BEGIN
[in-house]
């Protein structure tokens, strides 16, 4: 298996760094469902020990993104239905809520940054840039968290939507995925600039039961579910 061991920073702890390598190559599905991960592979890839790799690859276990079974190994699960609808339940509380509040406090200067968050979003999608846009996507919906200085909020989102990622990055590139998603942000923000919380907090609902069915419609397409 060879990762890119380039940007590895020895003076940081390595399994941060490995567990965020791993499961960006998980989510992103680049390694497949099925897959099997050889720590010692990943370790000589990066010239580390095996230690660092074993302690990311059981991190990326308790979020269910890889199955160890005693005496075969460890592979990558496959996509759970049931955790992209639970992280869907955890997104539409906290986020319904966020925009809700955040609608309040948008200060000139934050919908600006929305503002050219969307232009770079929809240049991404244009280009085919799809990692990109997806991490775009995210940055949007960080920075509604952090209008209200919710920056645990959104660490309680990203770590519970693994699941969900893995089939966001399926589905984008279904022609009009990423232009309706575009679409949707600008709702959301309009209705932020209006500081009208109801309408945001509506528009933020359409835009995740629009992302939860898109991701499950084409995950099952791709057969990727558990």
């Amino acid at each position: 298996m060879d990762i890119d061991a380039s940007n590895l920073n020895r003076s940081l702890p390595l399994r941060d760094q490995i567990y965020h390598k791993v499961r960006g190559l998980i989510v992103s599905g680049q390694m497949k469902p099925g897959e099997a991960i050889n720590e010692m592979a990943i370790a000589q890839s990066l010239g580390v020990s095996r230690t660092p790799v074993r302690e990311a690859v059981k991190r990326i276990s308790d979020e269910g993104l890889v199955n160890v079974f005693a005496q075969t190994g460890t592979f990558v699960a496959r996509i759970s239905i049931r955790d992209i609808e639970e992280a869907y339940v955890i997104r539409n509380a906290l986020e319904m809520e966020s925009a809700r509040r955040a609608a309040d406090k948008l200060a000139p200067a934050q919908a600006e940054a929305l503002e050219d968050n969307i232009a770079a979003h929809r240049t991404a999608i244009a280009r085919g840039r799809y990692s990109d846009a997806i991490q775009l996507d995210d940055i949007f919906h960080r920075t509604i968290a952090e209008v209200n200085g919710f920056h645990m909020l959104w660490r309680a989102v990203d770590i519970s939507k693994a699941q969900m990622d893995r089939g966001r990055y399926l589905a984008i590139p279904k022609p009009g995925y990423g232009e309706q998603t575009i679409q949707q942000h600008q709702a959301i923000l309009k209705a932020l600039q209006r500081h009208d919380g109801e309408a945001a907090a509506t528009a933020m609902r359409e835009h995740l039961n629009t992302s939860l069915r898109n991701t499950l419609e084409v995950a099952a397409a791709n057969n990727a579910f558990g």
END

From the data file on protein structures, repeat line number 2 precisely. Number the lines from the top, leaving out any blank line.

């Protein structure tokens, strides 16, 4: 298996760094469902020990993104239905809520940054840039968290939507995925600039039961579910 061991920073702890390598190559599905991960592979890839790799690859276990079974190994699960609808339940509380509040406090200067968050979003999608846009996507919906200085909020989102990622990055590139998603942000923000919380907090609902069915419609397409 060879990762890119380039940007590895020895003076940081390595399994941060490995567990965020791993499961960006998980989510992103680049390694497949099925897959099997050889720590010692990943370790000589990066010239580390095996230690660092074993302690990311059981991190990326308790979020269910890889199955160890005693005496075969460890592979990558496959996509759970049931955790992209639970992280869907955890997104539409906290986020319904966020925009809700955040609608309040948008200060000139934050919908600006929305503002050219969307232009770079929809240049991404244009280009085919799809990692990109997806991490775009995210940055949007960080920075509604952090209008209200919710920056645990959104660490309680990203770590519970693994699941969900893995089939966001399926589905984008279904022609009009990423232009309706575009679409949707600008709702959301309009209705932020209006500081009208109801309408945001509506528009933020359409835009995740629009992302939860898109991701499950084409995950099952791709057969990727558990």